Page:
Touching history with your own hands
Anniversary of 1812 War is an occasion to remember events which affected all European history
By Victor Andreev
Few recall that, on December 5h, Napoleon, fleeing the Russians, passed command of his French troops to Marshal Murat near Belarusian Smorgon, so that he might depart promptly for Paris. Late that evening, despite his aura of invincibility, ‘the great emperor’ admitted that the war was lost. Of course, it would have been better for events to have never crossed Belarus but facts cannot be avoided; we can only hope to learn from the past.
Smorgon’s Local Historical Museum has an exhibition until December 5th detailing the events of 200 years ago, including manuscripts and art reproductions donated by the Chairman of the National Commission for UNESCO, Vladimir Schastny, an honorary citizen of Smorgon. The National Art Museum has lent works by German graphic artist Christian Wilhelm von Faber du Faur, who served in Napoleon’s army, capturing episodes from those war years.
Some private donors also have amazing items to contribute. Collector Juris Cibuls has brought an interesting object from Latvia, for donation to Grodno’s Regional Library (named after Euphemy Karsky): his collection of ABC-books — including a rare grammar book for soldiers, from 1812. Meanwhile, Borisov’s restored estate of Ivan Kolodeev boasts one of the largest libraries about the events of 1812.
Small museums can be among the most wonderful, since they are more likely to allow visitors to touch and handle exhibits. The Bivouac Estate, near Borisov, is long established, preserving the memory of events of 1812. Nearby is Brilevskoe field, where many soldiers fell. Some attempt to dig illegally, under cover of the night, but Sergey Tolstik, the owner, only displays things found on the surface.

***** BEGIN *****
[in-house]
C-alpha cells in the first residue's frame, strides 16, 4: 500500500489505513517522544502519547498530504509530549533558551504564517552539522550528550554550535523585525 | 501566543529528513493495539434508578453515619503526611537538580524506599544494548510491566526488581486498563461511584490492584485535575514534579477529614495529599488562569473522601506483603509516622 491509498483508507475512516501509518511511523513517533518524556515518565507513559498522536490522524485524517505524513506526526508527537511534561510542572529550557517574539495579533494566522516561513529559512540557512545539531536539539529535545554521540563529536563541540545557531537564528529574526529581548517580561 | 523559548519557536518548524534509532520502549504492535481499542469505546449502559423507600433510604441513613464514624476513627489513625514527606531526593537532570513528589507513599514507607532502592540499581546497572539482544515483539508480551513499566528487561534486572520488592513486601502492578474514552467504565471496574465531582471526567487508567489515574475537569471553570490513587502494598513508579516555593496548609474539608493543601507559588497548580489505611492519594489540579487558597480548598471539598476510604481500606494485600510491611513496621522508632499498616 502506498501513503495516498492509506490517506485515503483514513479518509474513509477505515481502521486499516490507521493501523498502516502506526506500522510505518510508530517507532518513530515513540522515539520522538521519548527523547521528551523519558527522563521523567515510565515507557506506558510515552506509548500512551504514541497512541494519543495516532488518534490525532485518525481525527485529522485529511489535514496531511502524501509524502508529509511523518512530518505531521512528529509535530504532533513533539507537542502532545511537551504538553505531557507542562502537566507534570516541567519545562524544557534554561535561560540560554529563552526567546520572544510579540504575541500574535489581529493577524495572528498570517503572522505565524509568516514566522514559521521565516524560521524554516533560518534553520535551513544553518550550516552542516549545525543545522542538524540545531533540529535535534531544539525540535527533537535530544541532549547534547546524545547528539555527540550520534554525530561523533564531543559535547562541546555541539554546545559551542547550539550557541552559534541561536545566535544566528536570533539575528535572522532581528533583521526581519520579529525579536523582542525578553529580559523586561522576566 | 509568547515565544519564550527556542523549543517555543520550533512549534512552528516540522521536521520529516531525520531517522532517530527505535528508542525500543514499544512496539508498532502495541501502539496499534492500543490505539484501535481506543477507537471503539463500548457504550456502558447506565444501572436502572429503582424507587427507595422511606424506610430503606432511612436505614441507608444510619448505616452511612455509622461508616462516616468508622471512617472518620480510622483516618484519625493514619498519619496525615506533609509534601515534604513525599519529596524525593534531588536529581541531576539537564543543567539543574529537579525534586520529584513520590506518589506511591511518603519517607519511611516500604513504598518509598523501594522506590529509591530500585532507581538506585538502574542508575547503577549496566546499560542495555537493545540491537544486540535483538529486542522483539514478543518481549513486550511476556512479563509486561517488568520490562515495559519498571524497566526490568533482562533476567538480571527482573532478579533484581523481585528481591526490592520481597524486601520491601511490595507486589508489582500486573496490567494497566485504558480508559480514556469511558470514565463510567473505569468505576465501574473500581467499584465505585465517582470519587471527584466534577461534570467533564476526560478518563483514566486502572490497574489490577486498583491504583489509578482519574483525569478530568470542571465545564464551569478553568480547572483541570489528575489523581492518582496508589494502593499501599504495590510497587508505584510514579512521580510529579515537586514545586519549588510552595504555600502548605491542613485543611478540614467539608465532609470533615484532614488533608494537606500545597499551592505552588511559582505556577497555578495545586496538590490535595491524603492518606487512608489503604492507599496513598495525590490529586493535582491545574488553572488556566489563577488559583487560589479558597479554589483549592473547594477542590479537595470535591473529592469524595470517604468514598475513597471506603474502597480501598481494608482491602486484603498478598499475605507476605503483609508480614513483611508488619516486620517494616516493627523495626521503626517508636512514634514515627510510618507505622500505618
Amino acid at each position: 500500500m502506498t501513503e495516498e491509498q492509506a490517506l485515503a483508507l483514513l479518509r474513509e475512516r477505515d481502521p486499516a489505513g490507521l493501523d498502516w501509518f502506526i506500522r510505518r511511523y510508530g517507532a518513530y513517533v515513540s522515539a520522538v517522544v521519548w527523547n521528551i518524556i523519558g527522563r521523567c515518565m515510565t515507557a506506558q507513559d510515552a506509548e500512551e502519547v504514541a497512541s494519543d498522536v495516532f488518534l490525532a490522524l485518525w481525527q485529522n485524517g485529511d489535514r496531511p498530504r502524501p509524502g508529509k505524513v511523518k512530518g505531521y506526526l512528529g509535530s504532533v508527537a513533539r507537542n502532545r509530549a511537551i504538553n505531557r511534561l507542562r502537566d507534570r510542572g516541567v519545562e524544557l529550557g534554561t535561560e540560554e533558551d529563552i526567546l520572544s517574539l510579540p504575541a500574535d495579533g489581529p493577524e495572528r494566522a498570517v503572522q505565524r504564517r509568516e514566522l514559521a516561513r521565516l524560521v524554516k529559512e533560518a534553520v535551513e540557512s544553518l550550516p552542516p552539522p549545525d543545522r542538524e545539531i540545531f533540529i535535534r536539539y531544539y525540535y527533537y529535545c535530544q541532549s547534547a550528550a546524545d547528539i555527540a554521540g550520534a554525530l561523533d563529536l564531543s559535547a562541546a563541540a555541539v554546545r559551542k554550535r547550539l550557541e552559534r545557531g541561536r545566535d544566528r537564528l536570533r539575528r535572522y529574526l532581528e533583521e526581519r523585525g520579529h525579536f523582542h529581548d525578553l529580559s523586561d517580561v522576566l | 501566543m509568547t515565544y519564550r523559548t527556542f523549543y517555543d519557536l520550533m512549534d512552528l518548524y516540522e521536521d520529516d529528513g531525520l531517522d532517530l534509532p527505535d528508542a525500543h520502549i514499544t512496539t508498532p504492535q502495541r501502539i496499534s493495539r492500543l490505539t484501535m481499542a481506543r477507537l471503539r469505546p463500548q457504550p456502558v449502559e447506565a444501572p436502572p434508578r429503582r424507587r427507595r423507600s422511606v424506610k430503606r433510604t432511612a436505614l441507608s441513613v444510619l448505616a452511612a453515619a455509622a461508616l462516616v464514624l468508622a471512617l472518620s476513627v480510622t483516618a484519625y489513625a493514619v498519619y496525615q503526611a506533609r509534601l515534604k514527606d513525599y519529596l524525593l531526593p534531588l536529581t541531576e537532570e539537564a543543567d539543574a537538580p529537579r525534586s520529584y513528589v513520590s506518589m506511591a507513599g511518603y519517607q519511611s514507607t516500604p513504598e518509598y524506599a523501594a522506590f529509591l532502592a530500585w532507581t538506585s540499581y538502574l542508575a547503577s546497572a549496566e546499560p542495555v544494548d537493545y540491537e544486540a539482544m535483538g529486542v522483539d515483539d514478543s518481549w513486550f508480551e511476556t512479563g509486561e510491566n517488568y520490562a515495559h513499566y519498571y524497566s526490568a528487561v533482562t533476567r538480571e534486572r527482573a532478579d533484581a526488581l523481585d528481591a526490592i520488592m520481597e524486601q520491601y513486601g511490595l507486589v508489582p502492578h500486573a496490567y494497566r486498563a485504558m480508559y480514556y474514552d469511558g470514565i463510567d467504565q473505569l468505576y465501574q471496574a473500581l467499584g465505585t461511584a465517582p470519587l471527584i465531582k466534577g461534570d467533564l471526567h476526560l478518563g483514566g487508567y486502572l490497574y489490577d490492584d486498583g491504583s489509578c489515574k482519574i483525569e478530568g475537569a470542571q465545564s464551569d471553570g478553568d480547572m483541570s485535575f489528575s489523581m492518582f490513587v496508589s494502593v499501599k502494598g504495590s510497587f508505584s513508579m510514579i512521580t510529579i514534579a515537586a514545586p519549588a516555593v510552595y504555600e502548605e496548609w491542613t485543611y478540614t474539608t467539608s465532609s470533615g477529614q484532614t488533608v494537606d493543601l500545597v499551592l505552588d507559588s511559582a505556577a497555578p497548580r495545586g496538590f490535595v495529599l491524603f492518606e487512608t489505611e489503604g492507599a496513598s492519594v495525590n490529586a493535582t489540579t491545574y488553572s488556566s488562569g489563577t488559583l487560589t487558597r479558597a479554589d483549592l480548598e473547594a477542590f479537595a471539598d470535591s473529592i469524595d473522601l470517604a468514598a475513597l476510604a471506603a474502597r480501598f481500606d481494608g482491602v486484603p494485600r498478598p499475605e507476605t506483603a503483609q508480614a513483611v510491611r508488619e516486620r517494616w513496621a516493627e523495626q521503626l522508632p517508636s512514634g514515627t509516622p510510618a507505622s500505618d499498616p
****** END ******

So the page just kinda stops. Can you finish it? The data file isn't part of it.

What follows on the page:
Of course, some love to look at curiosities in museums and search for historical facts on yellowing papers but it’s not for everyone. Some prefer to go horse riding like a hussar or hike in the footsteps of the armies of Napoleon and Alexander I. Bivouac offers horse riding while wearing the uniform of a soldier from the Russian Imperial Army, in the village of Studenka, where Napoleon attempted to cross the Berezina River, losing his army and his treasures. Alternatively, you can dance a traditional 19th century polonaise, mazurka, waltz, cotillion, quadrille or contradance. Of course, 200 years ago, there was love and romance as well as battles and grief: think of Tolstoy’s War and Peace.
To truly ‘feel’ history, why not visit the village of Zembin; it’s said that Napoleon slept in the local church after the tragic crossing of the Berezina.
Over the past 200 years, many artefacts have been lost, but many remain; even after the anniversary of the 1812 War, enthusiasts will continue to explore historical paths and travel agents will organise excursions.
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